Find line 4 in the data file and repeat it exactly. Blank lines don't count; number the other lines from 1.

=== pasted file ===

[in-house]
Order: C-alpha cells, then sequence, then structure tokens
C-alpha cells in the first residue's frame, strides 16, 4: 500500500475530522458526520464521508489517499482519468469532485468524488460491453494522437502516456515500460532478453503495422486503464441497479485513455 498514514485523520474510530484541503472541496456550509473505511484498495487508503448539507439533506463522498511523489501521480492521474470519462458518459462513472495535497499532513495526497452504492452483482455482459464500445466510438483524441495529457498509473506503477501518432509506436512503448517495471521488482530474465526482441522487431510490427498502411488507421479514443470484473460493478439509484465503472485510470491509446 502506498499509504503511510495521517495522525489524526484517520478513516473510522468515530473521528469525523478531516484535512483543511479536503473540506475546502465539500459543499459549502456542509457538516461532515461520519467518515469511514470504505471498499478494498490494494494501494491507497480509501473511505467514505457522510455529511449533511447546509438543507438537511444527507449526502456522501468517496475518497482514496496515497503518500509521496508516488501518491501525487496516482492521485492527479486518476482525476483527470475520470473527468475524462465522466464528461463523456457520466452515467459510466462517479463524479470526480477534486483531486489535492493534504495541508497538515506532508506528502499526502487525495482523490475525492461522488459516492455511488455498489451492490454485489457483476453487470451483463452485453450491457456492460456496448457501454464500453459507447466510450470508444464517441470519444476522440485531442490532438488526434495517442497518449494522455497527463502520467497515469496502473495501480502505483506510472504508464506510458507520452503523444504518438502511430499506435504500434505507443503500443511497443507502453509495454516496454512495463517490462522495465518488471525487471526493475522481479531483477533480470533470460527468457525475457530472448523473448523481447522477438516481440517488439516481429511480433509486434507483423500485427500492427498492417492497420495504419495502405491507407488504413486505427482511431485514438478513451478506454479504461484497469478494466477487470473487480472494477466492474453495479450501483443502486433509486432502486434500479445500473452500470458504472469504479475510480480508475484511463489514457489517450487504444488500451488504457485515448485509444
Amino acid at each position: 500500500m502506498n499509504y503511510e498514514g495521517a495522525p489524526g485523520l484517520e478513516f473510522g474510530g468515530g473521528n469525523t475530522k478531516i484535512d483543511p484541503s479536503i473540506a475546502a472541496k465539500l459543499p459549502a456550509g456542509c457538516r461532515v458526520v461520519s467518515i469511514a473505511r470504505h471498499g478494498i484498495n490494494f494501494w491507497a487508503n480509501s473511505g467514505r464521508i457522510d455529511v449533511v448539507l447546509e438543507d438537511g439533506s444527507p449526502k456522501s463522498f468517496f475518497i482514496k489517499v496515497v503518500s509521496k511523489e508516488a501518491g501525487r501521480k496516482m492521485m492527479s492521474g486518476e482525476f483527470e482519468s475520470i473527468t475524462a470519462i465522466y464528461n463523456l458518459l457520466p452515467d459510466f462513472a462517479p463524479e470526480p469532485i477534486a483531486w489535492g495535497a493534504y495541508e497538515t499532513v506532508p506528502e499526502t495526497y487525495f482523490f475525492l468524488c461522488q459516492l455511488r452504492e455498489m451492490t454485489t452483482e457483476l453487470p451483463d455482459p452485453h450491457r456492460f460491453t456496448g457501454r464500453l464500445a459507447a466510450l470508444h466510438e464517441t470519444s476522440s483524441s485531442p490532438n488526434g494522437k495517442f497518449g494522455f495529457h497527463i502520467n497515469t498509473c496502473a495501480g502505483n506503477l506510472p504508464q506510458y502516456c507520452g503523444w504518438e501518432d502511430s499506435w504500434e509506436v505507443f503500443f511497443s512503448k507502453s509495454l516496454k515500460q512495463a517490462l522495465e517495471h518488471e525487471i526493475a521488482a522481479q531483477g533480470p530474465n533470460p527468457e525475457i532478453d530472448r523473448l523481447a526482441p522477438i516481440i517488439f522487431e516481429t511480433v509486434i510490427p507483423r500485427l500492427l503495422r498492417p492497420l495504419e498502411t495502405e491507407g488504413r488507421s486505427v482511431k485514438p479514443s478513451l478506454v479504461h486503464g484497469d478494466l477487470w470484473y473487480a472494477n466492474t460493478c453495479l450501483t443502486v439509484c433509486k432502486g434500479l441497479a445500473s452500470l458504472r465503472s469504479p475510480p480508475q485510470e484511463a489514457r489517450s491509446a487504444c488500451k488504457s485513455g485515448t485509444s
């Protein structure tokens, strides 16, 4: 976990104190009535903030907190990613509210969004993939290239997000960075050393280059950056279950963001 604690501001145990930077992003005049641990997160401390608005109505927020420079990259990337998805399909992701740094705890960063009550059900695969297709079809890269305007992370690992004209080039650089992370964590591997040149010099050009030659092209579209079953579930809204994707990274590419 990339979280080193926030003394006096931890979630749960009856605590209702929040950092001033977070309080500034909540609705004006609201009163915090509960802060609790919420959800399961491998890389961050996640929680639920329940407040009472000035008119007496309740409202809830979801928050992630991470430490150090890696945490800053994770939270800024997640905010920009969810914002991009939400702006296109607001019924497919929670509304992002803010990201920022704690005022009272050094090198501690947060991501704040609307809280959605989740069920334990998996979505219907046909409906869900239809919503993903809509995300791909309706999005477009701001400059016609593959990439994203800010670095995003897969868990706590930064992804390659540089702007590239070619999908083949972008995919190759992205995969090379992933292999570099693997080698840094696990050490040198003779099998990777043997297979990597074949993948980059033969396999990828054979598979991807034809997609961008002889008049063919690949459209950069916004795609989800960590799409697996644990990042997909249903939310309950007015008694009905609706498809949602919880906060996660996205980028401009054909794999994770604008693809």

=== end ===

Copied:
Amino acid at each position: 500500500m502506498n499509504y503511510e498514514g495521517a495522525p489524526g485523520l484517520e478513516f473510522g474510530g468515530g473521528n469525523t475530522k478531516i484535512d483543511p484541503s479536503i473540506a475546502a472541496k465539500l459543499p459549502a456550509g456542509c457538516r461532515v458526520v461520519s467518515i469511514a473505511r470504505h471498499g478494498i484498495n490494494f494501494w491507497a487508503n480509501s473511505g467514505r464521508i457522510d455529511v449533511v448539507l447546509e438543507d438537511g439533506s444527507p449526502k456522501s463522498f468517496f475518497i482514496k489517499v496515497v503518500s509521496k511523489e508516488a501518491g501525487r501521480k496516482m492521485m492527479s492521474g486518476e482525476f483527470e482519468s475520470i473527468t475524462a470519462i465522466y464528461n463523456l458518459l457520466p452515467d459510466f462513472a462517479p463524479e470526480p469532485i477534486a483531486w489535492g495535497a493534504y495541508e497538515t499532513v506532508p506528502e499526502t495526497y487525495f482523490f475525492l468524488c461522488q459516492l455511488r452504492e455498489m451492490t454485489t452483482e457483476l453487470p451483463d455482459p452485453h450491457r456492460f460491453t456496448g457501454r464500453l464500445a459507447a466510450l470508444h466510438e464517441t470519444s476522440s483524441s485531442p490532438n488526434g494522437k495517442f497518449g494522455f495529457h497527463i502520467n497515469t498509473c496502473a495501480g502505483n506503477l506510472p504508464q506510458y502516456c507520452g503523444w504518438e501518432d502511430s499506435w504500434e509506436v505507443f503500443f511497443s512503448k507502453s509495454l516496454k515500460q512495463a517490462l522495465e517495471h518488471e525487471i526493475a521488482a522481479q531483477g533480470p530474465n533470460p527468457e525475457i532478453d530472448r523473448l523481447a526482441p522477438i516481440i517488439f522487431e516481429t511480433v509486434i510490427p507483423r500485427l500492427l503495422r498492417p492497420l495504419e498502411t495502405e491507407g488504413r488507421s486505427v482511431k485514438p479514443s478513451l478506454v479504461h486503464g484497469d478494466l477487470w470484473y473487480a472494477n466492474t460493478c453495479l450501483t443502486v439509484c433509486k432502486g434500479l441497479a445500473s452500470l458504472r465503472s469504479p475510480p480508475q485510470e484511463a489514457r489517450s491509446a487504444c488500451k488504457s485513455g485515448t485509444s